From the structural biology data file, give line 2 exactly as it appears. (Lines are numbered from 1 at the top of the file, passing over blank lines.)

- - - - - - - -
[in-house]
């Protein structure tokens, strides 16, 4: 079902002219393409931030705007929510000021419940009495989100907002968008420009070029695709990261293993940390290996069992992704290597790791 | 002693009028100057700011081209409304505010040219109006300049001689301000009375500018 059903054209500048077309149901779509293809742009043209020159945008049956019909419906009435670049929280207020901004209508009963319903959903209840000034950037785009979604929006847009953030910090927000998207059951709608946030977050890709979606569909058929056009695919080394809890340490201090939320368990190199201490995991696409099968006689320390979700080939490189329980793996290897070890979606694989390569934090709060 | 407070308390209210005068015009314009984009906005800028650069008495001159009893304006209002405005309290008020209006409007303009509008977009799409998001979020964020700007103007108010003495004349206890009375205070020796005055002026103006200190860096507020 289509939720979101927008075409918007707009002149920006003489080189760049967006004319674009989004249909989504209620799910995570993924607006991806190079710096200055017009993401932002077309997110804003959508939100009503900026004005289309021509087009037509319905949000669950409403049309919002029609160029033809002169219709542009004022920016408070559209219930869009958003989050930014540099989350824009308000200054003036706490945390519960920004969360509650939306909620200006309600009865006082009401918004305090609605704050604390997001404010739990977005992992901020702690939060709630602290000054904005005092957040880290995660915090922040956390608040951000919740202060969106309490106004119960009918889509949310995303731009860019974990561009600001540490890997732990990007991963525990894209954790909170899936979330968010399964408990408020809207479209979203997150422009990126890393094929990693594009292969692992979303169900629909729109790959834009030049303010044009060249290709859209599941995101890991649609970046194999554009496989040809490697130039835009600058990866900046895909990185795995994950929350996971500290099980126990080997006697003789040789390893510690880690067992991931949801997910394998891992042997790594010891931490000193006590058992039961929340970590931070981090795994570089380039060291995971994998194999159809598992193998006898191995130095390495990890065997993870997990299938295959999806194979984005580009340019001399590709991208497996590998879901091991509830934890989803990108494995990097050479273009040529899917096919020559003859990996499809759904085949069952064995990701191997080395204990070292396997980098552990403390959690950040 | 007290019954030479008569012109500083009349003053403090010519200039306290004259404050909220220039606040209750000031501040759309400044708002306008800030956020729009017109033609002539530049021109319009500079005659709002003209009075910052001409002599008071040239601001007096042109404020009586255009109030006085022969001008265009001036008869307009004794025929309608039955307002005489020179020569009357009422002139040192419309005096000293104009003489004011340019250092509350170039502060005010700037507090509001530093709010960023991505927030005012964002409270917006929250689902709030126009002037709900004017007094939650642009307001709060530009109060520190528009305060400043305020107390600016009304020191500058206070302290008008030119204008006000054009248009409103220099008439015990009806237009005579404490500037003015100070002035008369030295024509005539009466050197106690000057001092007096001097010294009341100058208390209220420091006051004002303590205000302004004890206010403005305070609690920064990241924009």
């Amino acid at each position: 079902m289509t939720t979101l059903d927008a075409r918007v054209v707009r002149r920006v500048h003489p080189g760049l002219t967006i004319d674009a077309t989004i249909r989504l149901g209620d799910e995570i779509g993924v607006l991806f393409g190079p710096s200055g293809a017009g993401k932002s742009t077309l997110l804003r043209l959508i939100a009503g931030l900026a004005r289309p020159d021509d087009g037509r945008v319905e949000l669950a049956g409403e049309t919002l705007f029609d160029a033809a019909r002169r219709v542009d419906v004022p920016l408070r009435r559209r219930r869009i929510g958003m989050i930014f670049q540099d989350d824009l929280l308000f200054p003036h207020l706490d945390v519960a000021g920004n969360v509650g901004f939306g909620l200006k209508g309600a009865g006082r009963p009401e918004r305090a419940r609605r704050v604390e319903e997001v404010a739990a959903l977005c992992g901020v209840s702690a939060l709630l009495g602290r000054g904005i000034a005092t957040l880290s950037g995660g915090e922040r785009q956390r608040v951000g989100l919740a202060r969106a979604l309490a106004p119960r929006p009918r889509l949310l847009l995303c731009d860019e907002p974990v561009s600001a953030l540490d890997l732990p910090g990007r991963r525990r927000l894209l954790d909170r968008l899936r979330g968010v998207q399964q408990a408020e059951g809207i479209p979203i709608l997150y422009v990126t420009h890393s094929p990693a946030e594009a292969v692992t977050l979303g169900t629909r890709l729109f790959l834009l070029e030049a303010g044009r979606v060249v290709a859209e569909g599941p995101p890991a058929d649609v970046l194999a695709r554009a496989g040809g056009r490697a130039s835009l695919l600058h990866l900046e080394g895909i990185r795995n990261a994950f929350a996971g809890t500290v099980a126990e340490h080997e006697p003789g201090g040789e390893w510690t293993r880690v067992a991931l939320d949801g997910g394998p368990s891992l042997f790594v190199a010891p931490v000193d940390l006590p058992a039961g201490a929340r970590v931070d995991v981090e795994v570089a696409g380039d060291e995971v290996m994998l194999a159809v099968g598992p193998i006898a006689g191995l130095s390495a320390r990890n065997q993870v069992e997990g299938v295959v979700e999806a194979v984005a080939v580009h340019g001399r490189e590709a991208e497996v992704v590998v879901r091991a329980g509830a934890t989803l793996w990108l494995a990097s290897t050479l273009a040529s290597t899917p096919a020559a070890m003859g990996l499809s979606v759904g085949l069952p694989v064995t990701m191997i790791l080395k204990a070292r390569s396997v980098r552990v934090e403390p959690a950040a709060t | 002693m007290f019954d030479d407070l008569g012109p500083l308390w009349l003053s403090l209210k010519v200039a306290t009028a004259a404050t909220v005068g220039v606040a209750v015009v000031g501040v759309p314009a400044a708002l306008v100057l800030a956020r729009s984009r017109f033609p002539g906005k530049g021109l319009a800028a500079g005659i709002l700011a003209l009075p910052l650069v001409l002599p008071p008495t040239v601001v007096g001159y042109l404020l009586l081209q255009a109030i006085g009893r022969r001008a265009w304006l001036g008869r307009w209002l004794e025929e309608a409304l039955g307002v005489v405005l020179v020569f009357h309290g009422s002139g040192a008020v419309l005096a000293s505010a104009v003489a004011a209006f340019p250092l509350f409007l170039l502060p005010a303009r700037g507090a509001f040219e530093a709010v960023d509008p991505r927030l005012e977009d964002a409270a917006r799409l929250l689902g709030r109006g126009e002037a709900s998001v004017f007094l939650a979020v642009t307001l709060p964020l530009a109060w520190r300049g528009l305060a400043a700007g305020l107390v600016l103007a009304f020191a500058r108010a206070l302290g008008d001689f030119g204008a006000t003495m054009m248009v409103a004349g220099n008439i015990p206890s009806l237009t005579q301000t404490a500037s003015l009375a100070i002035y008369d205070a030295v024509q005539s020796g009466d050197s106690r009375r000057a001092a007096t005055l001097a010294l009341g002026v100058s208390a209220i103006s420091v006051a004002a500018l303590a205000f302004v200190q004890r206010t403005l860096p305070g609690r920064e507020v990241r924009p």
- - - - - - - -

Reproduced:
């Protein structure tokens, strides 16, 4: 079902002219393409931030705007929510000021419940009495989100907002968008420009070029695709990261293993940390290996069992992704290597790791 | 002693009028100057700011081209409304505010040219109006300049001689301000009375500018 059903054209500048077309149901779509293809742009043209020159945008049956019909419906009435670049929280207020901004209508009963319903959903209840000034950037785009979604929006847009953030910090927000998207059951709608946030977050890709979606569909058929056009695919080394809890340490201090939320368990190199201490995991696409099968006689320390979700080939490189329980793996290897070890979606694989390569934090709060 | 407070308390209210005068015009314009984009906005800028650069008495001159009893304006209002405005309290008020209006409007303009509008977009799409998001979020964020700007103007108010003495004349206890009375205070020796005055002026103006200190860096507020 289509939720979101927008075409918007707009002149920006003489080189760049967006004319674009989004249909989504209620799910995570993924607006991806190079710096200055017009993401932002077309997110804003959508939100009503900026004005289309021509087009037509319905949000669950409403049309919002029609160029033809002169219709542009004022920016408070559209219930869009958003989050930014540099989350824009308000200054003036706490945390519960920004969360509650939306909620200006309600009865006082009401918004305090609605704050604390997001404010739990977005992992901020702690939060709630602290000054904005005092957040880290995660915090922040956390608040951000919740202060969106309490106004119960009918889509949310995303731009860019974990561009600001540490890997732990990007991963525990894209954790909170899936979330968010399964408990408020809207479209979203997150422009990126890393094929990693594009292969692992979303169900629909729109790959834009030049303010044009060249290709859209599941995101890991649609970046194999554009496989040809490697130039835009600058990866900046895909990185795995994950929350996971500290099980126990080997006697003789040789390893510690880690067992991931949801997910394998891992042997790594010891931490000193006590058992039961929340970590931070981090795994570089380039060291995971994998194999159809598992193998006898191995130095390495990890065997993870997990299938295959999806194979984005580009340019001399590709991208497996590998879901091991509830934890989803990108494995990097050479273009040529899917096919020559003859990996499809759904085949069952064995990701191997080395204990070292396997980098552990403390959690950040 | 007290019954030479008569012109500083009349003053403090010519200039306290004259404050909220220039606040209750000031501040759309400044708002306008800030956020729009017109033609002539530049021109319009500079005659709002003209009075910052001409002599008071040239601001007096042109404020009586255009109030006085022969001008265009001036008869307009004794025929309608039955307002005489020179020569009357009422002139040192419309005096000293104009003489004011340019250092509350170039502060005010700037507090509001530093709010960023991505927030005012964002409270917006929250689902709030126009002037709900004017007094939650642009307001709060530009109060520190528009305060400043305020107390600016009304020191500058206070302290008008030119204008006000054009248009409103220099008439015990009806237009005579404490500037003015100070002035008369030295024509005539009466050197106690000057001092007096001097010294009341100058208390209220420091006051004002303590205000302004004890206010403005305070609690920064990241924009």